Wednesday, November 30, 2011

An editorial about presentations

In this TED presentation, molecular biologist John Bohannon, PhD share his views about (scientific) presentations. Enjoy!

Sunday, November 20, 2011

Focus to prevent unnecessary detail

Detail clutters a presentation, and in scientific talks this gets even worse. Scientist and researchers think that detail convinces an audience. I disagree. In this post I discuss how focus helps avoid unnecessary detail.

After I wrote about the problems with too much detail in presentations, I have started to grow more and more wary about it.  Two things that lead to too much detail are lack of preparation and unfamiliarity with the content. One solution to these problems is focus. Focus on the audience, where do you want to take to audience? Why should they come with you? What's in there for them? Be ready to answer the "so what?" question. In case you are a graduate student or a professor at a conference, you might want the audience to spend their time analyzing your idea, to alert on possible errors or to suggest possible improvement; you want to raise awareness about your research.

If you dip your audience in detail and clutter, they might not be able to differentiate the important from the not important. Take a look at this video about awareness.

The video is trying to prove how hard it is to focus on many things going on at once.
You need to help navigate throw your topic to avoid this type of distraction.  For that you need to know your material.  Knowing your material is essential your presentation but it is not all. The key is to focus: focus on the preparation, focus on the audience.

Distill your material to get the core message and the supporting points, three supporting points are enough. Segment your presentation to favor focus and your supporting points. Forget the Introduction- Motivation- Body- Conclusion scheme, that's laziness, not focus. That scheme doesn't help to navigate. That is the same thing the other 99 presenters are doing. So if you are trying to raise awareness, you are just one more doing the same thing. Maybe that's what you want, but if it is, then do yourself and the audience a favor a don't present. Present to make a difference, and free people for the evil detail that pollutes scientific talks.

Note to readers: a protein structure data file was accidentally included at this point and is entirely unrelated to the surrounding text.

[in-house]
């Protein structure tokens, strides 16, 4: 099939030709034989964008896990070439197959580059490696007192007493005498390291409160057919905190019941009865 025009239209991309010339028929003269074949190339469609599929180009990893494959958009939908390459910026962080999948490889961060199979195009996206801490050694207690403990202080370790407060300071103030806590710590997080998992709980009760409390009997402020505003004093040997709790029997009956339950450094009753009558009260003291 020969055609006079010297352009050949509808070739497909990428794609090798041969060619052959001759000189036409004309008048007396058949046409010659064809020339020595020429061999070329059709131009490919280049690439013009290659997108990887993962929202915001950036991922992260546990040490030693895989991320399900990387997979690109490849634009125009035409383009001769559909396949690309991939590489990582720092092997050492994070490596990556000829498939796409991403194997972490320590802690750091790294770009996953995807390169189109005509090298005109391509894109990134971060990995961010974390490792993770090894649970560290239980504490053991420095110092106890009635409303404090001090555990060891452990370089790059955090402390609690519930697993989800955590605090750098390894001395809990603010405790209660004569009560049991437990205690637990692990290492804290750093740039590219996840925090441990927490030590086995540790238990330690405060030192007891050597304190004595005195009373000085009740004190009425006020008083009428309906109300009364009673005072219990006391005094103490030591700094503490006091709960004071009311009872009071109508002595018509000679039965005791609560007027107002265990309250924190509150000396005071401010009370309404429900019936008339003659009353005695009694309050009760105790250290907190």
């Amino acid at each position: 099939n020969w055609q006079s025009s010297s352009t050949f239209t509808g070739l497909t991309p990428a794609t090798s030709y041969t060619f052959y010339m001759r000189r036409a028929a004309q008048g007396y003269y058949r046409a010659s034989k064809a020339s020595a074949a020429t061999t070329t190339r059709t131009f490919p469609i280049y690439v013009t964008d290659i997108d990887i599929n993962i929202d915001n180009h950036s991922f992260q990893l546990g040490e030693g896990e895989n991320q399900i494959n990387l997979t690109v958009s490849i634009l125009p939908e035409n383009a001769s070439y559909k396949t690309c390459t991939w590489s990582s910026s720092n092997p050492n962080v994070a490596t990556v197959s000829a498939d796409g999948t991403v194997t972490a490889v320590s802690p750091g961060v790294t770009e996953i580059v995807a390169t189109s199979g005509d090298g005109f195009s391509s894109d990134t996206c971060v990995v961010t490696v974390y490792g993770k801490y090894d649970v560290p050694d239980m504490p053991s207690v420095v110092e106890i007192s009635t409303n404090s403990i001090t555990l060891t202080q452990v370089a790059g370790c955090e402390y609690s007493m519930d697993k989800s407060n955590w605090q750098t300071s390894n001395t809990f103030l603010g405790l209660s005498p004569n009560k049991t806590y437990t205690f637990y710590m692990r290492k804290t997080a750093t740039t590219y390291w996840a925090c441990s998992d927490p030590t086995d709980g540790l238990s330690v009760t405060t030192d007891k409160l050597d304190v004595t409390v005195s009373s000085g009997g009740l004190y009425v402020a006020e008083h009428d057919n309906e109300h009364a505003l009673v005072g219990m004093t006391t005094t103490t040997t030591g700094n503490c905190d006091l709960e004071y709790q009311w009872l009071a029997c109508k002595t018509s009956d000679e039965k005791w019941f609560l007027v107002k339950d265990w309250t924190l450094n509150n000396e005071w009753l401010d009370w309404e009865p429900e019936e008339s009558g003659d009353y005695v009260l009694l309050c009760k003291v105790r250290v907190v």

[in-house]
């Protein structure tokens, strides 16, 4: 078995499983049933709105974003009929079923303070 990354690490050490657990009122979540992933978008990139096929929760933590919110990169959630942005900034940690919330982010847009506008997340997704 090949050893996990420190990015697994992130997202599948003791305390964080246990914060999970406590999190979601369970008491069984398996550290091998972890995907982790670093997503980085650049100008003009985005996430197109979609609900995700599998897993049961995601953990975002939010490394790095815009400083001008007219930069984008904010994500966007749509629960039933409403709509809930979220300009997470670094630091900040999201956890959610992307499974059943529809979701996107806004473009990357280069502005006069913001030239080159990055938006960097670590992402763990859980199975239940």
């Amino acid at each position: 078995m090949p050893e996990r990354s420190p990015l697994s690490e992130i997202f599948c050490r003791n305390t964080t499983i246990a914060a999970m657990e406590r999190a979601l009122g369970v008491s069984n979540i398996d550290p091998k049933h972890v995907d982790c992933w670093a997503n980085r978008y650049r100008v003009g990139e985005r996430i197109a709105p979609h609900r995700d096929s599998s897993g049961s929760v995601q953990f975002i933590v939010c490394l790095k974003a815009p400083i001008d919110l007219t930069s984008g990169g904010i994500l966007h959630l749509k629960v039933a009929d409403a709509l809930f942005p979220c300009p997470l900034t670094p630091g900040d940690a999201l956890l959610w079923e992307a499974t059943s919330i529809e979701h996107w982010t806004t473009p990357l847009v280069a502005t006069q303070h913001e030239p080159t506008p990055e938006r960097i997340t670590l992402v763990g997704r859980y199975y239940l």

You have heard this before, less means more. Of all the simplicity quotes out there, this is my favorite one:
It seems that perfection [or simplicity] is attained not when there is nothing more to add, but when there is nothing more to remove.

Antoine de Saint Exupéry
Talk preparation is so much about what to leave out as much as what to leave in.

Now, knowing your material makes you separate detail from supporting point. You cannot present without supporting your argument.  This can't be emphasized enough. In scientific talks details are confused with support, we think that if we show overwhelming amounts of detail, we will convince the audience. Not true, this will only overload the audience working memory and thus will cause you to lose it. You are having trouble deciding whether a piece of information  go back to the audience and what they already know. Will that piece of information  resonate with the audience enlightening them to grasp my core message?

Sunday, November 13, 2011

Visual examples: The grid